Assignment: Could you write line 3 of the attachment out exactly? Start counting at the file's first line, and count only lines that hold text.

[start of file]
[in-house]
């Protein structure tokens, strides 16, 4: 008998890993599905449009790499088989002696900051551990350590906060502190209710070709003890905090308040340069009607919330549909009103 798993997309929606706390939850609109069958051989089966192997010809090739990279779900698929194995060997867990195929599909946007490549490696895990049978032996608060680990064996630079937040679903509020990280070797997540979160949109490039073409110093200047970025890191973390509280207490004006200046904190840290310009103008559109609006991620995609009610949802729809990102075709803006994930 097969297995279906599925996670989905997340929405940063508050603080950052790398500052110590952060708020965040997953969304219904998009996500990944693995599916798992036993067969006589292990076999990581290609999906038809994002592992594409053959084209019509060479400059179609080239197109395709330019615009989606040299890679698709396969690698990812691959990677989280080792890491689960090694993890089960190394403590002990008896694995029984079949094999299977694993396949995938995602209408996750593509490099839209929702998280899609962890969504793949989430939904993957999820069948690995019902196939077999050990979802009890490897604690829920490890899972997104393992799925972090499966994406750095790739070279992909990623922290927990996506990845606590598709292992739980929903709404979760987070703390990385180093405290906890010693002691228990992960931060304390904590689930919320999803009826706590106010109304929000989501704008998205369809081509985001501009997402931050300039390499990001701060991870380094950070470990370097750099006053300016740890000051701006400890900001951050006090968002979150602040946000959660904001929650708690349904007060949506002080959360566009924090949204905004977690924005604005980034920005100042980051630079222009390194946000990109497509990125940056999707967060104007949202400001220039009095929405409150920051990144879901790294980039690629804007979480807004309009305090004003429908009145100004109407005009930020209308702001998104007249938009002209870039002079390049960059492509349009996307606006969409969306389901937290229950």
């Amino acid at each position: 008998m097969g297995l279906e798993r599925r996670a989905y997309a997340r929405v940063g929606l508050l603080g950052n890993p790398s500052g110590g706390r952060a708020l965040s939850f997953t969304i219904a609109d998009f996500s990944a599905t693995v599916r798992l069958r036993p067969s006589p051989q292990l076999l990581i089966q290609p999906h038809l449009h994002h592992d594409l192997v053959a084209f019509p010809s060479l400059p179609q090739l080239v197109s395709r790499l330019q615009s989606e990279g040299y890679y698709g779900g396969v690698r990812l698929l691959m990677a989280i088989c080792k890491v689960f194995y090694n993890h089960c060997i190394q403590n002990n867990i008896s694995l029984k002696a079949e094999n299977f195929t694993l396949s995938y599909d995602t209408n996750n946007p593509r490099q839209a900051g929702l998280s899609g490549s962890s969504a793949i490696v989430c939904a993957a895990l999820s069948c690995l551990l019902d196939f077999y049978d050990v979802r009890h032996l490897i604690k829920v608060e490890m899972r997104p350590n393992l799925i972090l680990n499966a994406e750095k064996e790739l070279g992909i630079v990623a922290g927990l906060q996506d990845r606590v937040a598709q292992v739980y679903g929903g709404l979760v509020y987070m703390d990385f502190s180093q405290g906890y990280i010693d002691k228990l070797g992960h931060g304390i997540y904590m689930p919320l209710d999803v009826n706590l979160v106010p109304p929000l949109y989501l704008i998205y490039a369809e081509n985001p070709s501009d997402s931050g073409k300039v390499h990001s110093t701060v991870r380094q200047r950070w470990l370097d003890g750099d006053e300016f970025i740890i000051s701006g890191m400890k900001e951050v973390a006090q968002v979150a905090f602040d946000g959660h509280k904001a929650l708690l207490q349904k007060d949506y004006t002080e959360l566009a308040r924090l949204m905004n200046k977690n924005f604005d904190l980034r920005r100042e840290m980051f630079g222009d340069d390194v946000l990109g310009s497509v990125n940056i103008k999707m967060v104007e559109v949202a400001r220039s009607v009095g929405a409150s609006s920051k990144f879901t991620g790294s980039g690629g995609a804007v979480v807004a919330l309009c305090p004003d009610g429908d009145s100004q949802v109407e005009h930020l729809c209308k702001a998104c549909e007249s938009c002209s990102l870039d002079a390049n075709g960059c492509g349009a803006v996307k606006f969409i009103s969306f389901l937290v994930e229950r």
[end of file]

């Amino acid at each position: 008998m097969g297995l279906e798993r599925r996670a989905y997309a997340r929405v940063g929606l508050l603080g950052n890993p790398s500052g110590g706390r952060a708020l965040s939850f997953t969304i219904a609109d998009f996500s990944a599905t693995v599916r798992l069958r036993p067969s006589p051989q292990l076999l990581i089966q290609p999906h038809l449009h994002h592992d594409l192997v053959a084209f019509p010809s060479l400059p179609q090739l080239v197109s395709r790499l330019q615009s989606e990279g040299y890679y698709g779900g396969v690698r990812l698929l691959m990677a989280i088989c080792k890491v689960f194995y090694n993890h089960c060997i190394q403590n002990n867990i008896s694995l029984k002696a079949e094999n299977f195929t694993l396949s995938y599909d995602t209408n996750n946007p593509r490099q839209a900051g929702l998280s899609g490549s962890s969504a793949i490696v989430c939904a993957a895990l999820s069948c690995l551990l019902d196939f077999y049978d050990v979802r009890h032996l490897i604690k829920v608060e490890m899972r997104p350590n393992l799925i972090l680990n499966a994406e750095k064996e790739l070279g992909i630079v990623a922290g927990l906060q996506d990845r606590v937040a598709q292992v739980y679903g929903g709404l979760v509020y987070m703390d990385f502190s180093q405290g906890y990280i010693d002691k228990l070797g992960h931060g304390i997540y904590m689930p919320l209710d999803v009826n706590l979160v106010p109304p929000l949109y989501l704008i998205y490039a369809e081509n985001p070709s501009d997402s931050g073409k300039v390499h990001s110093t701060v991870r380094q200047r950070w470990l370097d003890g750099d006053e300016f970025i740890i000051s701006g890191m400890k900001e951050v973390a006090q968002v979150a905090f602040d946000g959660h509280k904001a929650l708690l207490q349904k007060d949506y004006t002080e959360l566009a308040r924090l949204m905004n200046k977690n924005f604005d904190l980034r920005r100042e840290m980051f630079g222009d340069d390194v946000l990109g310009s497509v990125n940056i103008k999707m967060v104007e559109v949202a400001r220039s009607v009095g929405a409150s609006s920051k990144f879901t991620g790294s980039g690629g995609a804007v979480v807004a919330l309009c305090p004003d009610g429908d009145s100004q949802v109407e005009h930020l729809c209308k702001a998104c549909e007249s938009c002209s990102l870039d002079a390049n075709g960059c492509g349009a803006v996307k606006f969409i009103s969306f389901l937290v994930e229950r």